Review of 'A Schoolteacher in Old Alaska: The Story of Hannah Breece'- page 1 | History | Smithsonian

Review of 'A Schoolteacher in Old Alaska: The Story of Hannah Breece'

Review of 'A Schoolteacher in Old Alaska: The Story of Hannah Breece'

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A Schoolteacher in Old Alaska: The Story of Hannah Breece
Edited by Jane Jacobs
Random House, $24

When she was 11 years old, Jane Jacobs trailed along with her great-aunt Hannah Breece as she paid a visit to a nursing home called, regrettably, the Home for the Friendless. Hannah had come to see a former colleague, and despite the grim setting, the two women soon were laughing and talking of their adventures decades earlier, when both had been dispatched by the Department of the Interior to serve as schoolteachers in Alaska. Eleven-year-old Jane retained only one sentence of their conversation: "He was rotten with syphilis."

It is fortunate, then, that Hannah Breece's family prevailed upon her to write an account of her 14 years in Alaska: otherwise this dubious — though memorabl &30151; -snippet of oral history would be Hannah's entire legacy.

It took some years for the memoir to come to light. Hannah's niece first attempted to edit the "maddeningly unassembled" manuscript half a century ago, but she didn't get very far. "For one thing," she admits, "I lacked sufficient craftsmanship and knew it." Today Jane Jacobs is a renowned urban theorist &#-151; the author of The Death and Life of Great American Cities and Systems of Survival — and apparently she now has craftsmanship to spare. Her affectionate introduction and helpful commentary provide the historical context necessary to appreciate the story and fill in where Hannah's sense of discretion leaves a void.

"To be openly proper and conventional yet also openly daring is a way of being that was seldom available to women in the past," Jacobs writes. "Some who did pull off this trick without being either aristocratic or rich were Americans on the frontier. Hannah Breece was one of these women.

"To her great-nephews and great-nieces, of whom I was one, she had the glamour of a storybook heroine. She camped out with Indians! She held a hundred wild dogs at bay by herself and escaped them! She traveled in a kayak wearing bear intestines! A bear almost ate her right from her bed, and this time the dogs saved her!

"Hannah Breece was no rash or spry young thing in a band of spry young things when she experienced exotic perils. She was a middle-aged woman essentially on her own. Her job was serious and responsible: teaching Aleuts, Kenais, Athabaskans, Eskimos and people of mixed native and European blood in Alaska from 1904 to 1918. She was forty-five years old when she went to Alaska and fifty-nine when she completed her assignments there, a fact to remember when we observe her, in her memoir of those years, scaling cliffs, falling through ice or outracing a forest fire. That was part of the daring. She did those things encumbered by long and voluminous skirts and petticoats. That was part of the propriety."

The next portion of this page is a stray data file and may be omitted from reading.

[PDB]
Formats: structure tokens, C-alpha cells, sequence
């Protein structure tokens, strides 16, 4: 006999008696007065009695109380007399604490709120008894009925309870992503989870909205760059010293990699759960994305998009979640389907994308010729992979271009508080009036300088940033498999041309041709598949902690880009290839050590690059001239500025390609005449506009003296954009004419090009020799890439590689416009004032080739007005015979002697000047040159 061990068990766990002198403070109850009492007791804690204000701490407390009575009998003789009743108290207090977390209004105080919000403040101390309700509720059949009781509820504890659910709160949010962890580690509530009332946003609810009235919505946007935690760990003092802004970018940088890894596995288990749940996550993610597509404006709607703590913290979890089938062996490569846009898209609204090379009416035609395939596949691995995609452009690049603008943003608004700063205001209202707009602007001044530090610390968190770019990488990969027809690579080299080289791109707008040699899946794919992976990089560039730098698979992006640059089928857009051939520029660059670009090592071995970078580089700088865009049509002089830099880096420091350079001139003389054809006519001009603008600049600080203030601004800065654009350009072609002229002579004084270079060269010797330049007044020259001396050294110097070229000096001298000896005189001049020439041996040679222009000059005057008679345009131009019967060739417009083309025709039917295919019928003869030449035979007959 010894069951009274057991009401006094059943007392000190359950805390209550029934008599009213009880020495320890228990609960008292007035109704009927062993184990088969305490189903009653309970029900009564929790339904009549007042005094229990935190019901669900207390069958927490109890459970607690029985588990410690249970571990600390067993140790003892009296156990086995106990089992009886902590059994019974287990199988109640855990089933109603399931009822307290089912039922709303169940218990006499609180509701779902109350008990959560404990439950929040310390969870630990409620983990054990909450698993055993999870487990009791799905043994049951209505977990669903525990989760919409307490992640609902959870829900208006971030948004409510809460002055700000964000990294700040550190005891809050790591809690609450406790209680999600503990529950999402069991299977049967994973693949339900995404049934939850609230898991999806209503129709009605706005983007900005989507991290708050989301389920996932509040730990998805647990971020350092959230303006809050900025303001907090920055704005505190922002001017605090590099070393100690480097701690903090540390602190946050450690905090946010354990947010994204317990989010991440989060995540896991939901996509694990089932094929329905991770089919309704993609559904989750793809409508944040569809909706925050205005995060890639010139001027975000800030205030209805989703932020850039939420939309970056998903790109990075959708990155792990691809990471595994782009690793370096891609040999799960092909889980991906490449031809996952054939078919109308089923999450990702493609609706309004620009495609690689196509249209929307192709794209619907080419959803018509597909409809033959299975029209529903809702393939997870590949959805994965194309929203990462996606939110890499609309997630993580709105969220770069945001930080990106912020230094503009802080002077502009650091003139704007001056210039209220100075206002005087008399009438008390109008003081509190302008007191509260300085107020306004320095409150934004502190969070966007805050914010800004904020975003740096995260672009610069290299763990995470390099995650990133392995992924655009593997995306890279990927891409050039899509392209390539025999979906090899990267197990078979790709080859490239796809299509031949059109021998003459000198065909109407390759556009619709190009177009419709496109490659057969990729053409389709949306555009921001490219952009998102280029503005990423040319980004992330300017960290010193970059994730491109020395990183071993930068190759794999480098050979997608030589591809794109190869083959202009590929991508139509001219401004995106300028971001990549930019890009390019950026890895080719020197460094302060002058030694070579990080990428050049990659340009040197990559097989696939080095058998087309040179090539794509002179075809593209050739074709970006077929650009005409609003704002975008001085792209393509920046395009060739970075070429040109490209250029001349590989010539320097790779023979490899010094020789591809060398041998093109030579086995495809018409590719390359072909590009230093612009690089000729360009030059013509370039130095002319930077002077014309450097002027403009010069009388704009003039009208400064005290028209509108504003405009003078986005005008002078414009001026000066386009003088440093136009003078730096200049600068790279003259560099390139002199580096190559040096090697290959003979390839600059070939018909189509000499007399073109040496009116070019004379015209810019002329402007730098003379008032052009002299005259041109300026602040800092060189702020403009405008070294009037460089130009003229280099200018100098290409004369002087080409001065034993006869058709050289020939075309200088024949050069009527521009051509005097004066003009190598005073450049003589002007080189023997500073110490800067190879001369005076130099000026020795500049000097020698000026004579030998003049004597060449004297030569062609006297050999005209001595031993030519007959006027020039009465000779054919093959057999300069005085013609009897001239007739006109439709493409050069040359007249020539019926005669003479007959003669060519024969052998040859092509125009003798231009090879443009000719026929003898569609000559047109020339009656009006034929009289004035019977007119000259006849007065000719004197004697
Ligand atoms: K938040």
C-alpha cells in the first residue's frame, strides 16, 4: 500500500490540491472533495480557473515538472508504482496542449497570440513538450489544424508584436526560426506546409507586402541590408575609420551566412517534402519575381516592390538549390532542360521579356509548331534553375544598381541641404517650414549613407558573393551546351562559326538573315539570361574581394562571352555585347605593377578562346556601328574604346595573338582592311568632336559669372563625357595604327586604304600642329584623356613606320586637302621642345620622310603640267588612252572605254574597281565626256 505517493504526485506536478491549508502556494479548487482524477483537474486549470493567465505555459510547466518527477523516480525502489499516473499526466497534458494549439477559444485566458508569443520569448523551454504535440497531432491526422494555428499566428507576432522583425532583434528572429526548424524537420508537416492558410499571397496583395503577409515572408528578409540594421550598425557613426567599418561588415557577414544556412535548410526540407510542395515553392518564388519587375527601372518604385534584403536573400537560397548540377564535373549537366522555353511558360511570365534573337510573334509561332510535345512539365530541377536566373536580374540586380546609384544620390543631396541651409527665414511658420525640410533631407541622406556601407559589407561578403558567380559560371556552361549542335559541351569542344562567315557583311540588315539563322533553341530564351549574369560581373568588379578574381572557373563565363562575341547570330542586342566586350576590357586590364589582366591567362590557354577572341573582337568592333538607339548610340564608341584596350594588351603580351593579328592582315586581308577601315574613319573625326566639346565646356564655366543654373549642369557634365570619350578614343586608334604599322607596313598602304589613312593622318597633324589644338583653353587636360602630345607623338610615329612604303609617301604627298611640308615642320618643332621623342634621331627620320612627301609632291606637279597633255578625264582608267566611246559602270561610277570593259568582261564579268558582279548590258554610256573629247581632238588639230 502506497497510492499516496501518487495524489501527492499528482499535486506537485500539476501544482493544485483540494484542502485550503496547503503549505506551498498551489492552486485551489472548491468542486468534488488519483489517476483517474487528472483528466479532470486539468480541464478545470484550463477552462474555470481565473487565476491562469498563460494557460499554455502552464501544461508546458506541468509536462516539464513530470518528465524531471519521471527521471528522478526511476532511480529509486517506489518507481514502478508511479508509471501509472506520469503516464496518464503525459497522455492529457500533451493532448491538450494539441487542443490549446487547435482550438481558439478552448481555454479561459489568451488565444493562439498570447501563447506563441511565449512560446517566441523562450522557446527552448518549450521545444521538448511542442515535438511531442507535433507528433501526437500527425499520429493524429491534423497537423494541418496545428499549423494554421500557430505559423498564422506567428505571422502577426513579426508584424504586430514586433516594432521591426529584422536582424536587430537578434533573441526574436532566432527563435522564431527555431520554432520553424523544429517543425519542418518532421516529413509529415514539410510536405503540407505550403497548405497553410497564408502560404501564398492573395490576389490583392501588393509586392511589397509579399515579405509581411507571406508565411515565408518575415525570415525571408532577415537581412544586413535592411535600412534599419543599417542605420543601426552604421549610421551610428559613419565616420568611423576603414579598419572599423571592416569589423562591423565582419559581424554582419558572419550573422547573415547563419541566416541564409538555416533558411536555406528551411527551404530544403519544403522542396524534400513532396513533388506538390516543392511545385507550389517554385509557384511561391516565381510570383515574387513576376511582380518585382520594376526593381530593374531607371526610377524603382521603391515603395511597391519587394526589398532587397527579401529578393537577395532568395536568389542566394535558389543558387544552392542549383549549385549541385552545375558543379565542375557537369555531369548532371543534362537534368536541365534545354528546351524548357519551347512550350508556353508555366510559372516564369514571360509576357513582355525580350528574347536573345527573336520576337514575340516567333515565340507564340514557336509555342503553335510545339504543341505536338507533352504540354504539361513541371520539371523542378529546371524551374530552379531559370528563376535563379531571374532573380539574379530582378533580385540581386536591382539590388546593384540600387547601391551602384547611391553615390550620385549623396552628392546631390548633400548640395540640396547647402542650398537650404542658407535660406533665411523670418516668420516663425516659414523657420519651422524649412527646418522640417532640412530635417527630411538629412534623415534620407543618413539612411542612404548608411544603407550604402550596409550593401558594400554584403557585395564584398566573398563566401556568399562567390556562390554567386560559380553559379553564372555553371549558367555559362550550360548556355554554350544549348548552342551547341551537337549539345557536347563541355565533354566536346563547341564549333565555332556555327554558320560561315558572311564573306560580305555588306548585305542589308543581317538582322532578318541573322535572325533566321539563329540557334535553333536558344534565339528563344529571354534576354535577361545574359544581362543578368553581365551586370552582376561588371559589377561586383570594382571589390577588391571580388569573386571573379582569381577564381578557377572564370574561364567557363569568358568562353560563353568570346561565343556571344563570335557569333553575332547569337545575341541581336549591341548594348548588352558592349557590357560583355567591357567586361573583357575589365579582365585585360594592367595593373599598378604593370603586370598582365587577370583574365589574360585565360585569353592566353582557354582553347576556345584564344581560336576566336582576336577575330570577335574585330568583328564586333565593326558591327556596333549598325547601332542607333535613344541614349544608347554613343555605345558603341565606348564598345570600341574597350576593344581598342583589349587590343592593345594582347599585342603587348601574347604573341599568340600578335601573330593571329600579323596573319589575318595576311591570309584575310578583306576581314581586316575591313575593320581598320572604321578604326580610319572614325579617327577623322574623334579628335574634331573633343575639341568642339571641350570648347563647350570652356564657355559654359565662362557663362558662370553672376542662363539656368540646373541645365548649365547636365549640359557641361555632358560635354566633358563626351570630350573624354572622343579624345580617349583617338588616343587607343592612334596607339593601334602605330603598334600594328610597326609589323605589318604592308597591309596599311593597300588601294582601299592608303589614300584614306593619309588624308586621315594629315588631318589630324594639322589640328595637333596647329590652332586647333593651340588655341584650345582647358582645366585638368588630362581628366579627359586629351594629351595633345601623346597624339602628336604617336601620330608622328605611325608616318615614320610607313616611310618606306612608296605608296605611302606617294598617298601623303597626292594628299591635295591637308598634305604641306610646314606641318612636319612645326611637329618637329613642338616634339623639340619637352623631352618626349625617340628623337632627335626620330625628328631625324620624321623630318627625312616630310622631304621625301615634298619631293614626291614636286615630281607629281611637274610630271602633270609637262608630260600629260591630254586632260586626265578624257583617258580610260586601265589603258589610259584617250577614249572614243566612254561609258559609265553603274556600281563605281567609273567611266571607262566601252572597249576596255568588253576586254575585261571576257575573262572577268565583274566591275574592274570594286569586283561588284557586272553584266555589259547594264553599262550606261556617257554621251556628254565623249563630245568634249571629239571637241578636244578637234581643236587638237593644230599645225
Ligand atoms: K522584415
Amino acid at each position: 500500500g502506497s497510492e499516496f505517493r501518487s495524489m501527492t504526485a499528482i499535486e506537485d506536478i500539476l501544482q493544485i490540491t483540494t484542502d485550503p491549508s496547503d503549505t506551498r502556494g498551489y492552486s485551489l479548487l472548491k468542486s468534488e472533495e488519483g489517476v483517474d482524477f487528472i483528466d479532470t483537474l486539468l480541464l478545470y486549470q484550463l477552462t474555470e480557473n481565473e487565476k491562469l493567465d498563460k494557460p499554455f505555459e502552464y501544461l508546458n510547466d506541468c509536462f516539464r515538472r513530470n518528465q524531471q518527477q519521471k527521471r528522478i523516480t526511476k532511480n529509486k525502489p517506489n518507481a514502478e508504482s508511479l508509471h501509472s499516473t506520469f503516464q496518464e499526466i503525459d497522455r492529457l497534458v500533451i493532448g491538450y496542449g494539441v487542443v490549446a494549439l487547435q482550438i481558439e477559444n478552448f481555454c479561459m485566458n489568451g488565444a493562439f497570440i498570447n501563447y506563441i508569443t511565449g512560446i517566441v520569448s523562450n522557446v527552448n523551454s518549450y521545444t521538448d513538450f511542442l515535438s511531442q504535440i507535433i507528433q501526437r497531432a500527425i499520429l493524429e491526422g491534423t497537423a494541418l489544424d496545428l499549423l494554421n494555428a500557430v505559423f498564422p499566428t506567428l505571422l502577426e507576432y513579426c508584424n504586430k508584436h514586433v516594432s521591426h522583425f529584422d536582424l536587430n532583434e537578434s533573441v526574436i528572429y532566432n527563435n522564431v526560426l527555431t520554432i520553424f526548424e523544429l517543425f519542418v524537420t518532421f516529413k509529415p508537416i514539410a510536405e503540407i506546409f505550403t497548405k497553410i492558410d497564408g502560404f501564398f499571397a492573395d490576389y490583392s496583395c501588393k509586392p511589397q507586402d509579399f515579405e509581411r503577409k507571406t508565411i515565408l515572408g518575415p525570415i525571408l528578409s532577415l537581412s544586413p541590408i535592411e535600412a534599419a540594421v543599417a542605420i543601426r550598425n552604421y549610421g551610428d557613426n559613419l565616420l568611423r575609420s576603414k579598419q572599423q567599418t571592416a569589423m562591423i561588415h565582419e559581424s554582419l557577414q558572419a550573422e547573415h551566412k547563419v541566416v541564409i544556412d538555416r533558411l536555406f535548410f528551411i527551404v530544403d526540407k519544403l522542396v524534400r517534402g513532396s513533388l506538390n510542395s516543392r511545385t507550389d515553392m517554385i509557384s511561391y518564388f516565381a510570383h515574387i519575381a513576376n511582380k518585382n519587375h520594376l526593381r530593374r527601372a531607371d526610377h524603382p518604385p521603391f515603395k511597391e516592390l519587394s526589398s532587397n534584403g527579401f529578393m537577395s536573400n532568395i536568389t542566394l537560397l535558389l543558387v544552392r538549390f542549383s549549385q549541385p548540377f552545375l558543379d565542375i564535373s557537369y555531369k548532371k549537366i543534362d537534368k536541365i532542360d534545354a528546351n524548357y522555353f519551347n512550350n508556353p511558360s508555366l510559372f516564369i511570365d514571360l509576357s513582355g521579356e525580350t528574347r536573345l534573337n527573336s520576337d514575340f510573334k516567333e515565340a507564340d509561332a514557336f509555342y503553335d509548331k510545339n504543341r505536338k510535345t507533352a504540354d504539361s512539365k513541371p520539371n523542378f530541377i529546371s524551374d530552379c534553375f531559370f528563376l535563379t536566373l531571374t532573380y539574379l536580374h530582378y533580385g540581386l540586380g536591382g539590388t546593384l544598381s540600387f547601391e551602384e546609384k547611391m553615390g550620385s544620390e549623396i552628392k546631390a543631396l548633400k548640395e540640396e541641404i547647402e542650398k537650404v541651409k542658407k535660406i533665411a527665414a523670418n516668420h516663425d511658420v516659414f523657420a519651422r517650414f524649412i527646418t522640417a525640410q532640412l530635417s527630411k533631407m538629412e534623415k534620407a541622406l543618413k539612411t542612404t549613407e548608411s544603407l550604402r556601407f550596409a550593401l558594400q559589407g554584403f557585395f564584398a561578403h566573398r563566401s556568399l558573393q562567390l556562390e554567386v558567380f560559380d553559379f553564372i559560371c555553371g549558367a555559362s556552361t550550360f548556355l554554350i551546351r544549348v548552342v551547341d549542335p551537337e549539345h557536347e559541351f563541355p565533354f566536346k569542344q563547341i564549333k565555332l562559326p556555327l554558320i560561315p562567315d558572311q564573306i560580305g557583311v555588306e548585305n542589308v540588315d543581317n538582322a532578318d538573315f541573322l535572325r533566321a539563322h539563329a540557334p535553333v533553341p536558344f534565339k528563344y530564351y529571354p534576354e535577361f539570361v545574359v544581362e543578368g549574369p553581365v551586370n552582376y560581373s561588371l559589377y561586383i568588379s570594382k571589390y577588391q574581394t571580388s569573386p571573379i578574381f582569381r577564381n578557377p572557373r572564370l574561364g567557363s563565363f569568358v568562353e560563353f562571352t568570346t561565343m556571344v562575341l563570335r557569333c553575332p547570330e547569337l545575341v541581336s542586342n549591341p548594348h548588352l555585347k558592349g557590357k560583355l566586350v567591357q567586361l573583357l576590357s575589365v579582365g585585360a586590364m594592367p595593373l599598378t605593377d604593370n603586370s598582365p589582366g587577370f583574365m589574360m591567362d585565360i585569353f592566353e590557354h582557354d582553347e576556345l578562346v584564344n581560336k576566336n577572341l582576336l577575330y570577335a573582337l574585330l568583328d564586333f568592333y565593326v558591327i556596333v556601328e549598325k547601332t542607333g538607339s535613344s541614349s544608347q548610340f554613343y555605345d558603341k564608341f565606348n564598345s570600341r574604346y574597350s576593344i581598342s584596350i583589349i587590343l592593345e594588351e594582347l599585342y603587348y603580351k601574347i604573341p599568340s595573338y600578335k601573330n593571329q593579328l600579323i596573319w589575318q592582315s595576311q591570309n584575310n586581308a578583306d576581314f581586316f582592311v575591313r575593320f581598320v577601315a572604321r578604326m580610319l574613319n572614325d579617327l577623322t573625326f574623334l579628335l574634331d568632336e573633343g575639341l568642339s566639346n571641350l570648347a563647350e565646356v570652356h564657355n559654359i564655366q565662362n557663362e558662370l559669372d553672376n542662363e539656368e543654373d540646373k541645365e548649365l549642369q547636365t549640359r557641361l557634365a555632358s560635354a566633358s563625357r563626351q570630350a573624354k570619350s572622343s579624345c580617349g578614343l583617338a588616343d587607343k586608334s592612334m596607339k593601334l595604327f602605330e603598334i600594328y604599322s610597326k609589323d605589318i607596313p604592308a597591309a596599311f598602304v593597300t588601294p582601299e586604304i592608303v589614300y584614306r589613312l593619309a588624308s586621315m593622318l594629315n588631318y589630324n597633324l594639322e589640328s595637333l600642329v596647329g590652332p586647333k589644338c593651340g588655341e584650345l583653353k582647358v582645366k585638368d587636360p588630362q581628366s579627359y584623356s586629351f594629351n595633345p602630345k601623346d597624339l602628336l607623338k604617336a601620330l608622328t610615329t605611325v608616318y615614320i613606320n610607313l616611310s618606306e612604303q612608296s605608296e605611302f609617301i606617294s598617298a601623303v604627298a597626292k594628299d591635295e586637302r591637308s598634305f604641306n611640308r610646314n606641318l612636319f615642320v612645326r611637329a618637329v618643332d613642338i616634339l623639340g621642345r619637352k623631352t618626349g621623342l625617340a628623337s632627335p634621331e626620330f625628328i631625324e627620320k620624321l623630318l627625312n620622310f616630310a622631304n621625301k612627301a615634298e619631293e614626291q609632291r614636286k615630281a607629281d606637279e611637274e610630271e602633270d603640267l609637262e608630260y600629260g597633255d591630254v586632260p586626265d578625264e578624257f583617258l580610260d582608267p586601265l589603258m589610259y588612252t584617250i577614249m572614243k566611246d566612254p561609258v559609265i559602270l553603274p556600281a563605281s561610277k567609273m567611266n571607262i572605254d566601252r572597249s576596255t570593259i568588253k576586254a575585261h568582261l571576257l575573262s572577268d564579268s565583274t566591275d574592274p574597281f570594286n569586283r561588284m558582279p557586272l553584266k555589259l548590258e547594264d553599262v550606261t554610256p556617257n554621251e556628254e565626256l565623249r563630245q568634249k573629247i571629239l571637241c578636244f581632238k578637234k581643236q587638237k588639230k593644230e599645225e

The popular view in those days held that Alaska was no place for a lady-no matter how daring she happened to be. Purchased from Russia only 37 years earlier in a deal negotiated by Secretary of State William H. Seward, the territory still was regarded by many as "Seward's Folly." During Hannah's 14 years there the population never rose above 65,000, and if her account is to be credited, nearly all of these people were colorful eccentrics and adventurers. Rugged pioneers, blind sages, penniless widows, hardheaded clerics, village mystics and a mysterious "Reindeer Man" trail freely through these pages.

Of all of them, Hannah herself is easily the most engaging. Over the course of her 14 years in Alaska, Hannah pushes farther and farther into the interior, braving fresh hardships with each new assignment. "The people out there by themselves, groping for the light, appealed to me," she writes. Hannah has little patience for self-dramatization, so when we suddenly find her plunging through a hole in a frozen lake or nearly being swept away in a fast-moving current, she dispenses the details and remarks upon her own survival in the brisk, no-nonsense tone of a schoolteacher eager to carry on with the geography lesson. Occasionally she allows herself to dwell briefly on her rigors and privations, as when she describes winter at Iliamna, a village near Alaska's largest lake, where temperatures could fall to 45 degrees below zero inside her cottage. "Getting up in the morning was not delightful," Hannah concedes, "but I kept my parka and fur boots beside the bed and first thing slipped into them. Then I lit the two fires in my rooms, a quick operation since the fuel was all ready and a bit of kerosene or a lighted candle set the wood quickly ablaze."

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